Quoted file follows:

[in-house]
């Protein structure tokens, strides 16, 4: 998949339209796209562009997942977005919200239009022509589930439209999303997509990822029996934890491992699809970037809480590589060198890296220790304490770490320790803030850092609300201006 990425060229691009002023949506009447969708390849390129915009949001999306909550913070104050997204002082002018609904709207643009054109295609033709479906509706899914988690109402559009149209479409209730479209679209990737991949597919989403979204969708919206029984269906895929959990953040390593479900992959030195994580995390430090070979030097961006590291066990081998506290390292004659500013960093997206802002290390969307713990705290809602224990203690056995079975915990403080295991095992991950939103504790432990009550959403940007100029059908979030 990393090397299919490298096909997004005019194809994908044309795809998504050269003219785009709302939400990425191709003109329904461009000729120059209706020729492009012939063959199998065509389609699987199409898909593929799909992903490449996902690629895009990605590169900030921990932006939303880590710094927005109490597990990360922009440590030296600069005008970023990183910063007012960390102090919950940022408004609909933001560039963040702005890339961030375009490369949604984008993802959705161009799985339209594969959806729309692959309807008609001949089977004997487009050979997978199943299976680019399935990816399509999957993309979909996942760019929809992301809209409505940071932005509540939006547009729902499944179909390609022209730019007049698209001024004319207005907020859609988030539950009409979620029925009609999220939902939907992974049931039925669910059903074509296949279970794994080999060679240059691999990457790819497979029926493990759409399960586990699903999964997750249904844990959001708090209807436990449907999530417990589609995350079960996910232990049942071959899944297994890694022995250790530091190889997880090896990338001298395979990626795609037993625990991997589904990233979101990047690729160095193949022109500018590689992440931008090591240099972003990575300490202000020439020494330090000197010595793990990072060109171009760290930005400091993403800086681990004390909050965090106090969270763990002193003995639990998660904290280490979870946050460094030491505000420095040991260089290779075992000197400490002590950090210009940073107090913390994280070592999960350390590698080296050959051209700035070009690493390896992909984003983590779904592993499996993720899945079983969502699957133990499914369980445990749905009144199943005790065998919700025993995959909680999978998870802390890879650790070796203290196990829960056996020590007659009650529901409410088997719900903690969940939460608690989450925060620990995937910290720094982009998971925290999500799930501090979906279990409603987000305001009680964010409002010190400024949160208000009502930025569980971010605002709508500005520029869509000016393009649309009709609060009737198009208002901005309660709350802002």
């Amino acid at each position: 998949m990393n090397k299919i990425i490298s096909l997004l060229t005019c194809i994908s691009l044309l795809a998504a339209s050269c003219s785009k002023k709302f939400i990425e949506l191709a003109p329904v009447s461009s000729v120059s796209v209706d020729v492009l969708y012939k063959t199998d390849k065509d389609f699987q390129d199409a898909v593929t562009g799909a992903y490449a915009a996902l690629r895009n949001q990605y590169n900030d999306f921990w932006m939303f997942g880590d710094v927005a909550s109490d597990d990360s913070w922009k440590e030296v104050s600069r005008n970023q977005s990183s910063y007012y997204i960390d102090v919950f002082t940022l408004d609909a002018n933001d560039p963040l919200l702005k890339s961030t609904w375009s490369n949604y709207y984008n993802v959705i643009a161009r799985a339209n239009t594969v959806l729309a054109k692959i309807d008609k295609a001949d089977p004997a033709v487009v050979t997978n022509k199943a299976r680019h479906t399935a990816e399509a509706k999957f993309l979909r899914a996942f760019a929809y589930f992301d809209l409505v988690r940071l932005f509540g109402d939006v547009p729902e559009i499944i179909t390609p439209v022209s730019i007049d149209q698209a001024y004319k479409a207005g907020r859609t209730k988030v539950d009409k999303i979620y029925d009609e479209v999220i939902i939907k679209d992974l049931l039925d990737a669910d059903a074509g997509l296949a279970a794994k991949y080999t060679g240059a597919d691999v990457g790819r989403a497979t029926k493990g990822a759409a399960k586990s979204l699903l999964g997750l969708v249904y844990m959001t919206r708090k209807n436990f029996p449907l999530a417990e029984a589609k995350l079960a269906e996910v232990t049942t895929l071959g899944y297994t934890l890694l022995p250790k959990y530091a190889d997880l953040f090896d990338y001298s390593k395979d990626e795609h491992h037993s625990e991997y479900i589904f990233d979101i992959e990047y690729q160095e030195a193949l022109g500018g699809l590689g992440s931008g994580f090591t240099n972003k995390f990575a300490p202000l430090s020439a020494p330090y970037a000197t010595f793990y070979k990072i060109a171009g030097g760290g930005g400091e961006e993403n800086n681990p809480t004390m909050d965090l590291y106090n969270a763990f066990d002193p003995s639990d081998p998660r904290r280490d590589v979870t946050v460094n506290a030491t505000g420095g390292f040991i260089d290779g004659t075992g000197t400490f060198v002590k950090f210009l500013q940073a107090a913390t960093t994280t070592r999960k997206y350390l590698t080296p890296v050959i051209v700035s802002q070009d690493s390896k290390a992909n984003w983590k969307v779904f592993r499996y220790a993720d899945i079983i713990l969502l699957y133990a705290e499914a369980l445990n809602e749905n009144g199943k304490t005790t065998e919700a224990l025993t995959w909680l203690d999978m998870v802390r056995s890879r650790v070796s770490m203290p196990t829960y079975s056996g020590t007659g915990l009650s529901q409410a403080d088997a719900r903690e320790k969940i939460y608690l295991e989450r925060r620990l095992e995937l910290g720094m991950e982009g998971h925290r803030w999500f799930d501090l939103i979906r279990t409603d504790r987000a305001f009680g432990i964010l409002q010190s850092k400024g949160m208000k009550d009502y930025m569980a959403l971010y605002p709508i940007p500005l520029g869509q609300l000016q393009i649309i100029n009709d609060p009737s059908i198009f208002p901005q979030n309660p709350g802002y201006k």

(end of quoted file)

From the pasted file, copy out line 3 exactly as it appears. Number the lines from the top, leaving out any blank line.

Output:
């Amino acid at each position: 998949m990393n090397k299919i990425i490298s096909l997004l060229t005019c194809i994908s691009l044309l795809a998504a339209s050269c003219s785009k002023k709302f939400i990425e949506l191709a003109p329904v009447s461009s000729v120059s796209v209706d020729v492009l969708y012939k063959t199998d390849k065509d389609f699987q390129d199409a898909v593929t562009g799909a992903y490449a915009a996902l690629r895009n949001q990605y590169n900030d999306f921990w932006m939303f997942g880590d710094v927005a909550s109490d597990d990360s913070w922009k440590e030296v104050s600069r005008n970023q977005s990183s910063y007012y997204i960390d102090v919950f002082t940022l408004d609909a002018n933001d560039p963040l919200l702005k890339s961030t609904w375009s490369n949604y709207y984008n993802v959705i643009a161009r799985a339209n239009t594969v959806l729309a054109k692959i309807d008609k295609a001949d089977p004997a033709v487009v050979t997978n022509k199943a299976r680019h479906t399935a990816e399509a509706k999957f993309l979909r899914a996942f760019a929809y589930f992301d809209l409505v988690r940071l932005f509540g109402d939006v547009p729902e559009i499944i179909t390609p439209v022209s730019i007049d149209q698209a001024y004319k479409a207005g907020r859609t209730k988030v539950d009409k999303i979620y029925d009609e479209v999220i939902i939907k679209d992974l049931l039925d990737a669910d059903a074509g997509l296949a279970a794994k991949y080999t060679g240059a597919d691999v990457g790819r989403a497979t029926k493990g990822a759409a399960k586990s979204l699903l999964g997750l969708v249904y844990m959001t919206r708090k209807n436990f029996p449907l999530a417990e029984a589609k995350l079960a269906e996910v232990t049942t895929l071959g899944y297994t934890l890694l022995p250790k959990y530091a190889d997880l953040f090896d990338y001298s390593k395979d990626e795609h491992h037993s625990e991997y479900i589904f990233d979101i992959e990047y690729q160095e030195a193949l022109g500018g699809l590689g992440s931008g994580f090591t240099n972003k995390f990575a300490p202000l430090s020439a020494p330090y970037a000197t010595f793990y070979k990072i060109a171009g030097g760290g930005g400091e961006e993403n800086n681990p809480t004390m909050d965090l590291y106090n969270a763990f066990d002193p003995s639990d081998p998660r904290r280490d590589v979870t946050v460094n506290a030491t505000g420095g390292f040991i260089d290779g004659t075992g000197t400490f060198v002590k950090f210009l500013q940073a107090a913390t960093t994280t070592r999960k997206y350390l590698t080296p890296v050959i051209v700035s802002q070009d690493s390896k290390a992909n984003w983590k969307v779904f592993r499996y220790a993720d899945i079983i713990l969502l699957y133990a705290e499914a369980l445990n809602e749905n009144g199943k304490t005790t065998e919700a224990l025993t995959w909680l203690d999978m998870v802390r056995s890879r650790v070796s770490m203290p196990t829960y079975s056996g020590t007659g915990l009650s529901q409410a403080d088997a719900r903690e320790k969940i939460y608690l295991e989450r925060r620990l095992e995937l910290g720094m991950e982009g998971h925290r803030w999500f799930d501090l939103i979906r279990t409603d504790r987000a305001f009680g432990i964010l409002q010190s850092k400024g949160m208000k009550d009502y930025m569980a959403l971010y605002p709508i940007p500005l520029g869509q609300l000016q393009i649309i100029n009709d609060p009737s059908i198009f208002p901005q979030n309660p709350g802002y201006k």